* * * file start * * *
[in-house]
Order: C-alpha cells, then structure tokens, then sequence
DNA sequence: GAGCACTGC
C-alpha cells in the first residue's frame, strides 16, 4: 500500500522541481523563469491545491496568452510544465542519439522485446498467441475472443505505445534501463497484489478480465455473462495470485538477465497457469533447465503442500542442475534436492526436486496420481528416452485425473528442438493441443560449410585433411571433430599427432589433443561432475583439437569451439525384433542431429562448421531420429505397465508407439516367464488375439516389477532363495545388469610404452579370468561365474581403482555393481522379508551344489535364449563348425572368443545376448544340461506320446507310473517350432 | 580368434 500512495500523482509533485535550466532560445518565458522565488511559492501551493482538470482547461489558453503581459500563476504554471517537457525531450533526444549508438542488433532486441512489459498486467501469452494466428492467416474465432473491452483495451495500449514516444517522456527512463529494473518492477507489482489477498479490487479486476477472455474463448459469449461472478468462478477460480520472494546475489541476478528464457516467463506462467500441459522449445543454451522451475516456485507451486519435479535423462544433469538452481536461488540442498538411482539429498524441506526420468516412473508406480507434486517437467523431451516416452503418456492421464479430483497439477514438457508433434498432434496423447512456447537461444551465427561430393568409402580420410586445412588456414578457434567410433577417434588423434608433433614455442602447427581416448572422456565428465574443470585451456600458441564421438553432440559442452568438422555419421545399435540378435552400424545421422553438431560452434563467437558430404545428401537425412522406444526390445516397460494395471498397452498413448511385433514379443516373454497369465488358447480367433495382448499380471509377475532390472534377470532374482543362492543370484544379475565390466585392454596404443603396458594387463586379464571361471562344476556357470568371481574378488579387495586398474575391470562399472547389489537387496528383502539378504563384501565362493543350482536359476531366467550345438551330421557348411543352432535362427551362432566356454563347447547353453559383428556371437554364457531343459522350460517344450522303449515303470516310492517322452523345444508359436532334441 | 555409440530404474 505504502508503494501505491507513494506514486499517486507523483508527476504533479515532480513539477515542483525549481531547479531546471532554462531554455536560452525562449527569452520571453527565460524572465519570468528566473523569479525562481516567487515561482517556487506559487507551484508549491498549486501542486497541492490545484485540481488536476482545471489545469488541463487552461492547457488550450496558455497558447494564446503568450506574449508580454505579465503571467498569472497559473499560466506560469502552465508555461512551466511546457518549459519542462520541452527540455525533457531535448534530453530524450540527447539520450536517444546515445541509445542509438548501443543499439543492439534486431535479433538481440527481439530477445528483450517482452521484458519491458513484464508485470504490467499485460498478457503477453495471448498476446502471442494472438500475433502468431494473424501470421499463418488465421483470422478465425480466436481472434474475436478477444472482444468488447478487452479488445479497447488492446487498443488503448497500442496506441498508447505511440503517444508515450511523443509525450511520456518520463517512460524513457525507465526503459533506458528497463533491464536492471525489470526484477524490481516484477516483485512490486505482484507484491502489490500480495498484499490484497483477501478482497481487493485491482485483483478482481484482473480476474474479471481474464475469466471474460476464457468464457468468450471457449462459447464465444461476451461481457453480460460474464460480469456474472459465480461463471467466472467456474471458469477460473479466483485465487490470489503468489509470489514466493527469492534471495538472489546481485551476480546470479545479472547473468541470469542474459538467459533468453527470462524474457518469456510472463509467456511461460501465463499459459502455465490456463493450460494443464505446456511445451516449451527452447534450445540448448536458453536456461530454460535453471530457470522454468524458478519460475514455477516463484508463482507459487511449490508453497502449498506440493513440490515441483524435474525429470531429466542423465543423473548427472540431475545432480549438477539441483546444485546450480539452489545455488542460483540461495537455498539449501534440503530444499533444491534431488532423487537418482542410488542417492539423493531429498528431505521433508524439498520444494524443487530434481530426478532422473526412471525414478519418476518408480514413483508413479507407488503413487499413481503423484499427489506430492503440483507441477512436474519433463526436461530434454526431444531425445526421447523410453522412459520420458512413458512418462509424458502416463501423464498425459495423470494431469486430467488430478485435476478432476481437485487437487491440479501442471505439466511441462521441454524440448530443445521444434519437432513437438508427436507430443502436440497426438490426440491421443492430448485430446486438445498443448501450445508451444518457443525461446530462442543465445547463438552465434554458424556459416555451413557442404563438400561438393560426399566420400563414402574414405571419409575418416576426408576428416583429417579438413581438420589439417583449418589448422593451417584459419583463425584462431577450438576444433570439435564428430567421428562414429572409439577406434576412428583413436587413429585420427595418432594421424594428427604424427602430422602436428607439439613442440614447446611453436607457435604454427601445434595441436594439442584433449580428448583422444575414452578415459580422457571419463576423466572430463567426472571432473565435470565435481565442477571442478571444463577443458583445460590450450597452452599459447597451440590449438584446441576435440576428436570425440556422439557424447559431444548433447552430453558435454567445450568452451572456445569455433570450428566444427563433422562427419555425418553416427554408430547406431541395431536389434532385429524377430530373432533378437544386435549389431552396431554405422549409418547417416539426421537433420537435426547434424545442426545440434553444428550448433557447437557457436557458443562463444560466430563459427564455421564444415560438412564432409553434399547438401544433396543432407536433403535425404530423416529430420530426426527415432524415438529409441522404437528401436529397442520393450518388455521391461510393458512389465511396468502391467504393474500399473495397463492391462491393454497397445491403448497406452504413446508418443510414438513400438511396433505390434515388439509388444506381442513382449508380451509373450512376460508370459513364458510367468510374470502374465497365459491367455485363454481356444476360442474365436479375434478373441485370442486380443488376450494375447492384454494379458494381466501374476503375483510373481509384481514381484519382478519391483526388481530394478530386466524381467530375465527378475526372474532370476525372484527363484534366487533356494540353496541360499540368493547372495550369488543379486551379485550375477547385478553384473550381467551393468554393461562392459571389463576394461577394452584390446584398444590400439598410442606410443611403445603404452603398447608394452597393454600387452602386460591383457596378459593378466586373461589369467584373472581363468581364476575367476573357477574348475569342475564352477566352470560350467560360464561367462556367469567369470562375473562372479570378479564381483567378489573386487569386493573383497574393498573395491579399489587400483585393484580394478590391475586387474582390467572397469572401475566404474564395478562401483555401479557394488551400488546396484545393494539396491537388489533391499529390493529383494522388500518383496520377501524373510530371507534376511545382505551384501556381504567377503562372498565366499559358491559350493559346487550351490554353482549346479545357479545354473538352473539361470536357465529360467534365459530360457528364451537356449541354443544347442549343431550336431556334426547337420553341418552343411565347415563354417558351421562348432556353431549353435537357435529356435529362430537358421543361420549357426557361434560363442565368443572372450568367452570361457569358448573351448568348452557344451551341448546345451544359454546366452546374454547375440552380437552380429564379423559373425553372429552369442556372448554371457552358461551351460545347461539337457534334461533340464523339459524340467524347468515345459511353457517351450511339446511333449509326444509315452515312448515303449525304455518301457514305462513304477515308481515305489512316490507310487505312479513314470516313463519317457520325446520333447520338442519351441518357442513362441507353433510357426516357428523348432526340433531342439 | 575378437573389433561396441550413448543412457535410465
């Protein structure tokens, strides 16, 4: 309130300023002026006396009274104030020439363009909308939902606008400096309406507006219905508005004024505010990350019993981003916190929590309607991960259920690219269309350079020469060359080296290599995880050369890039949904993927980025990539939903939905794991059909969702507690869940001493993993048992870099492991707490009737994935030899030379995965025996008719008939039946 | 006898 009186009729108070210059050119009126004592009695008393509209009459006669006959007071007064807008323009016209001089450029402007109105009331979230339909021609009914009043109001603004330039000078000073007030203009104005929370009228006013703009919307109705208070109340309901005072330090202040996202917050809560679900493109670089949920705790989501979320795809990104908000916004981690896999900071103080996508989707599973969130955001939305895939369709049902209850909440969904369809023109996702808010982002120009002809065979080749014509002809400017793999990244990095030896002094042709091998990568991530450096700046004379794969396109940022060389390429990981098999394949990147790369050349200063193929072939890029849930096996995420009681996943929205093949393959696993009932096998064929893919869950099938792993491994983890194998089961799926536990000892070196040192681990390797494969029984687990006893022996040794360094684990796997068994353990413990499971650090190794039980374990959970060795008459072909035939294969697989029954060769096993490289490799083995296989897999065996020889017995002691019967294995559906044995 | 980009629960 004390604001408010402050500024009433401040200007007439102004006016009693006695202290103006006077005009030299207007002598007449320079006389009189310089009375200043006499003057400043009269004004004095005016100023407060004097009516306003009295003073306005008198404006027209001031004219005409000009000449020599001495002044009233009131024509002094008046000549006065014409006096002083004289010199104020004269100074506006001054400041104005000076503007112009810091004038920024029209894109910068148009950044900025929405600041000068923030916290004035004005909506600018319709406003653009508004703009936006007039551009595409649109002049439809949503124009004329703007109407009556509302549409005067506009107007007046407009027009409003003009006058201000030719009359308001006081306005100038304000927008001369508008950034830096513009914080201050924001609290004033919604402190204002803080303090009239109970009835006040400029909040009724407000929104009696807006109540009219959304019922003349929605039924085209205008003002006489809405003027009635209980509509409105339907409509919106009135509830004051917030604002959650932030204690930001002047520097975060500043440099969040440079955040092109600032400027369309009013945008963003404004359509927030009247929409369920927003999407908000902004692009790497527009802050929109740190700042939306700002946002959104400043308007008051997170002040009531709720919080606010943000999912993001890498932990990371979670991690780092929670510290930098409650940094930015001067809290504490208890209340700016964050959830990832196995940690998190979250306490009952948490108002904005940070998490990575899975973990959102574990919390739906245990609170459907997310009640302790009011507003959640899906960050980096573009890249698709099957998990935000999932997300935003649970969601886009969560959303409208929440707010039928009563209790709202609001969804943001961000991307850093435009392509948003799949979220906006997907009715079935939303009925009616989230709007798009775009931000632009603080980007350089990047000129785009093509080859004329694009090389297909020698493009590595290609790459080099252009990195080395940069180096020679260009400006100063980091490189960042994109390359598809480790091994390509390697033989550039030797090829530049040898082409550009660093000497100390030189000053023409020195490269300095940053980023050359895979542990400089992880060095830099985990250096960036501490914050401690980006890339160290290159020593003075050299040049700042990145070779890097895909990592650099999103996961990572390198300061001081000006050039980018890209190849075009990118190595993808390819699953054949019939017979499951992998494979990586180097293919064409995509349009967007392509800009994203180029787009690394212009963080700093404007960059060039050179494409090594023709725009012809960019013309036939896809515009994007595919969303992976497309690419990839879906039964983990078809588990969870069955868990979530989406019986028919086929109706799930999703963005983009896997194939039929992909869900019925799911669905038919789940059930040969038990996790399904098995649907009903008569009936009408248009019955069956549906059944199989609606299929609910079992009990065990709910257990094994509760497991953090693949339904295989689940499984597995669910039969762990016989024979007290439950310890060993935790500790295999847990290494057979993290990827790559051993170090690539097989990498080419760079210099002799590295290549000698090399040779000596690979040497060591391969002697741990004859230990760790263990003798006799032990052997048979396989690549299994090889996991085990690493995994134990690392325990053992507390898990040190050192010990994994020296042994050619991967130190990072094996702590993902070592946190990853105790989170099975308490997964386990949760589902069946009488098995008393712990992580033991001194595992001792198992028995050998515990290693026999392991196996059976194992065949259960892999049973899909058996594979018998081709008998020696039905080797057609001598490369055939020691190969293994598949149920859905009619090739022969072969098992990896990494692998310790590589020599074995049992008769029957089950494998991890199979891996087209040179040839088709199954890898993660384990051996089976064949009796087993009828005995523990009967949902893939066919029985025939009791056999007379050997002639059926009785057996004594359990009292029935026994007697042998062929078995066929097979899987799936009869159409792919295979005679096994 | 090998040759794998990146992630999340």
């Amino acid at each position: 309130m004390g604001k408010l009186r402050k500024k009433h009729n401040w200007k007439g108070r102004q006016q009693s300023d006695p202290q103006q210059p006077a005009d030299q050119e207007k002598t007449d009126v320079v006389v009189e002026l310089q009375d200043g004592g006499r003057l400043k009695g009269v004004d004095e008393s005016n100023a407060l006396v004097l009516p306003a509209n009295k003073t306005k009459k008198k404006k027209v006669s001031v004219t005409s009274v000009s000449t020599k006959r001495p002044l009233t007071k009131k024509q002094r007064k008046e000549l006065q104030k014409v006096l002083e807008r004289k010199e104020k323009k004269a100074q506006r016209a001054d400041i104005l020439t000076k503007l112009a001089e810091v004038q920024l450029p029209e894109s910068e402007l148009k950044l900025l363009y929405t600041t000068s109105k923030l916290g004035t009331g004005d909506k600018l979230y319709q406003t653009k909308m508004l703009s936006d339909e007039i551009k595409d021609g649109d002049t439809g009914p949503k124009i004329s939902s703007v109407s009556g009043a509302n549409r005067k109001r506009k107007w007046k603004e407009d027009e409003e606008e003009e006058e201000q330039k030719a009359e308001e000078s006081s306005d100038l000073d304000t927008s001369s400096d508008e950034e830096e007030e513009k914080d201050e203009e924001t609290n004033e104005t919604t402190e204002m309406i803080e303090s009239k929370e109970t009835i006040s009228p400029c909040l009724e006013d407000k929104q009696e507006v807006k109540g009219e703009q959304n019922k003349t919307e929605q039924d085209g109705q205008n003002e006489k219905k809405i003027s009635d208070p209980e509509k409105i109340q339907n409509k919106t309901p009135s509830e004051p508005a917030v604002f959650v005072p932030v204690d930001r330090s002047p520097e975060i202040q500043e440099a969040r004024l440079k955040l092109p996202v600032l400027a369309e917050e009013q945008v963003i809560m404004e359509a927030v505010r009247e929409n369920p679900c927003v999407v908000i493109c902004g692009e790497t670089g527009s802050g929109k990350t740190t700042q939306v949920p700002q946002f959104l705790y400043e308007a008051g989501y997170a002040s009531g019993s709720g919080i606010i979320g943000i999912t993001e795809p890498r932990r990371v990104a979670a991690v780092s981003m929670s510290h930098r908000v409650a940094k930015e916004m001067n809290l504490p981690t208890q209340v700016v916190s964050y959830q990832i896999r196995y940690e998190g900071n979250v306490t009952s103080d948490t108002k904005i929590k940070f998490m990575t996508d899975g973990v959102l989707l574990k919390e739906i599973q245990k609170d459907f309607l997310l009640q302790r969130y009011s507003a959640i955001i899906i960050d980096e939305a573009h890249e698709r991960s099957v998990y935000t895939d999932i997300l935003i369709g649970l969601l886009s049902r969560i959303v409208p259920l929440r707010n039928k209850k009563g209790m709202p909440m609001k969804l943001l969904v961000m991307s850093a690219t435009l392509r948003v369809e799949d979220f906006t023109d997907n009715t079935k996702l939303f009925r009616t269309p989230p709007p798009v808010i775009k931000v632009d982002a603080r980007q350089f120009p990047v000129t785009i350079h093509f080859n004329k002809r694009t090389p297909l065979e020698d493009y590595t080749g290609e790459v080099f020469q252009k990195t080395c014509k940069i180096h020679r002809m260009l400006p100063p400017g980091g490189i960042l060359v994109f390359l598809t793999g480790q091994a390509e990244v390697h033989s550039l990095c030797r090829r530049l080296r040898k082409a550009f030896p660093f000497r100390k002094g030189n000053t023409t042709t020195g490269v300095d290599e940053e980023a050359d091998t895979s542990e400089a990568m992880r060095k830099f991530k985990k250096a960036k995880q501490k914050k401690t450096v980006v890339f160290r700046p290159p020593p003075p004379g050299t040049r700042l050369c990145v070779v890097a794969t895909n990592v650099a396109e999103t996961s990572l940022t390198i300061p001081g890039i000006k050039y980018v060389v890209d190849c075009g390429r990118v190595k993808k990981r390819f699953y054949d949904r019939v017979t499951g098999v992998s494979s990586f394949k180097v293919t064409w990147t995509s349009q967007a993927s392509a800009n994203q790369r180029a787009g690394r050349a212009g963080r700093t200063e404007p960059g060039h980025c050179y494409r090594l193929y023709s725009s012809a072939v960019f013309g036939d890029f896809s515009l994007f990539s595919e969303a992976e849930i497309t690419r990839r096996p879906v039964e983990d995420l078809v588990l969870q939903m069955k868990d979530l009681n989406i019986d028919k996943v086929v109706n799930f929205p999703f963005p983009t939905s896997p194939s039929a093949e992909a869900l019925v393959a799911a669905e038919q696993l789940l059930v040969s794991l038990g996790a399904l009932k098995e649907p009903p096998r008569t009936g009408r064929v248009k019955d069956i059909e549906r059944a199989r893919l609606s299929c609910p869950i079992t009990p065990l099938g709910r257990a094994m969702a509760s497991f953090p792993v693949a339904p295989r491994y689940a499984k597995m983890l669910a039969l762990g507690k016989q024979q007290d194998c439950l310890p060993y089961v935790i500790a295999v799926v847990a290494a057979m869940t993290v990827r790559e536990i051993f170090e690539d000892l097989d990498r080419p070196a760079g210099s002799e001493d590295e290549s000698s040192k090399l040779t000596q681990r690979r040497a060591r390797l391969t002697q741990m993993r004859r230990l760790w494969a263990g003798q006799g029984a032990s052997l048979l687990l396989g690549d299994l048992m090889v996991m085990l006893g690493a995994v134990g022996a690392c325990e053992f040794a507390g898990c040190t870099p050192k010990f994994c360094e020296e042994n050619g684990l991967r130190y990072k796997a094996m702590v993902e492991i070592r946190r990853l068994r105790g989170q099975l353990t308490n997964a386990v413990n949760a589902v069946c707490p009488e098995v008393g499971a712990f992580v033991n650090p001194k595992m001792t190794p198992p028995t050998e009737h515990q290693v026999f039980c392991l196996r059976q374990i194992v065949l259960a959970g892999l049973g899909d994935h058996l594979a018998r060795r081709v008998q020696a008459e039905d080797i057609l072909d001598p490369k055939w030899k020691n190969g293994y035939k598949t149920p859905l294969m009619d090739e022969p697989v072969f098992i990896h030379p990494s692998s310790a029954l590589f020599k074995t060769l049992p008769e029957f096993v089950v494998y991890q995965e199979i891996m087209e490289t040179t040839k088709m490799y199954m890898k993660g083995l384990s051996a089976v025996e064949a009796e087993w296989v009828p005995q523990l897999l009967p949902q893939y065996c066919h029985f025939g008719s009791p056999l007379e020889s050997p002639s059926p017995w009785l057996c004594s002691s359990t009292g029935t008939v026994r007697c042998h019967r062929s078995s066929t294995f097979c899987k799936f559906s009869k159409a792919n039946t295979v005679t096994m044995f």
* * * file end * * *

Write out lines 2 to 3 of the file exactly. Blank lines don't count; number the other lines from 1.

Order: C-alpha cells, then structure tokens, then sequence
DNA sequence: GAGCACTGC